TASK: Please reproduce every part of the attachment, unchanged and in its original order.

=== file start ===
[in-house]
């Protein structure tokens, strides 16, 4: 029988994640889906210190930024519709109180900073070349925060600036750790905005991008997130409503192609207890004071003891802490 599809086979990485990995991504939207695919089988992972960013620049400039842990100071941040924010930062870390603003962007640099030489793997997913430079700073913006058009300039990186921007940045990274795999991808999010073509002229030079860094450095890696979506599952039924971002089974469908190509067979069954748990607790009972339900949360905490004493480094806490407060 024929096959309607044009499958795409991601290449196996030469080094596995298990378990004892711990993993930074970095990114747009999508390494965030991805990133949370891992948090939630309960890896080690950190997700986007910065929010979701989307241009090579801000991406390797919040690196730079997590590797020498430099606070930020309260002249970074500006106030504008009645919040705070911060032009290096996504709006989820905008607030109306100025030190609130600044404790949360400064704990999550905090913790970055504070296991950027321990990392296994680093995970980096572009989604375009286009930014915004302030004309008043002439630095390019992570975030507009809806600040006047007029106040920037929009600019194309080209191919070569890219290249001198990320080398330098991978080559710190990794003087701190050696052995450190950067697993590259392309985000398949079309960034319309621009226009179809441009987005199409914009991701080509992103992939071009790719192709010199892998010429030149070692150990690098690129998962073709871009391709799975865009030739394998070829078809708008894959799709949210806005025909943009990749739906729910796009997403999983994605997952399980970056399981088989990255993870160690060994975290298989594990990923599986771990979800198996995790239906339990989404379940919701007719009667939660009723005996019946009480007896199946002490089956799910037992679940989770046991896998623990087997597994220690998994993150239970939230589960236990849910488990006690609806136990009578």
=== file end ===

[in-house]
């Protein structure tokens, strides 16, 4: 029988994640889906210190930024519709109180900073070349925060600036750790905005991008997130409503192609207890004071003891802490 599809086979990485990995991504939207695919089988992972960013620049400039842990100071941040924010930062870390603003962007640099030489793997997913430079700073913006058009300039990186921007940045990274795999991808999010073509002229030079860094450095890696979506599952039924971002089974469908190509067979069954748990607790009972339900949360905490004493480094806490407060 024929096959309607044009499958795409991601290449196996030469080094596995298990378990004892711990993993930074970095990114747009999508390494965030991805990133949370891992948090939630309960890896080690950190997700986007910065929010979701989307241009090579801000991406390797919040690196730079997590590797020498430099606070930020309260002249970074500006106030504008009645919040705070911060032009290096996504709006989820905008607030109306100025030190609130600044404790949360400064704990999550905090913790970055504070296991950027321990990392296994680093995970980096572009989604375009286009930014915004302030004309008043002439630095390019992570975030507009809806600040006047007029106040920037929009600019194309080209191919070569890219290249001198990320080398330098991978080559710190990794003087701190050696052995450190950067697993590259392309985000398949079309960034319309621009226009179809441009987005199409914009991701080509992103992939071009790719192709010199892998010429030149070692150990690098690129998962073709871009391709799975865009030739394998070829078809708008894959799709949210806005025909943009990749739906729910796009997403999983994605997952399980970056399981088989990255993870160690060994975290298989594990990923599986771990979800198996995790239906339990989404379940919701007719009667939660009723005996019946009480007896199946002490089956799910037992679940989770046991896998623990087997597994220690998994993150239970939230589960236990849910488990006690609806136990009578």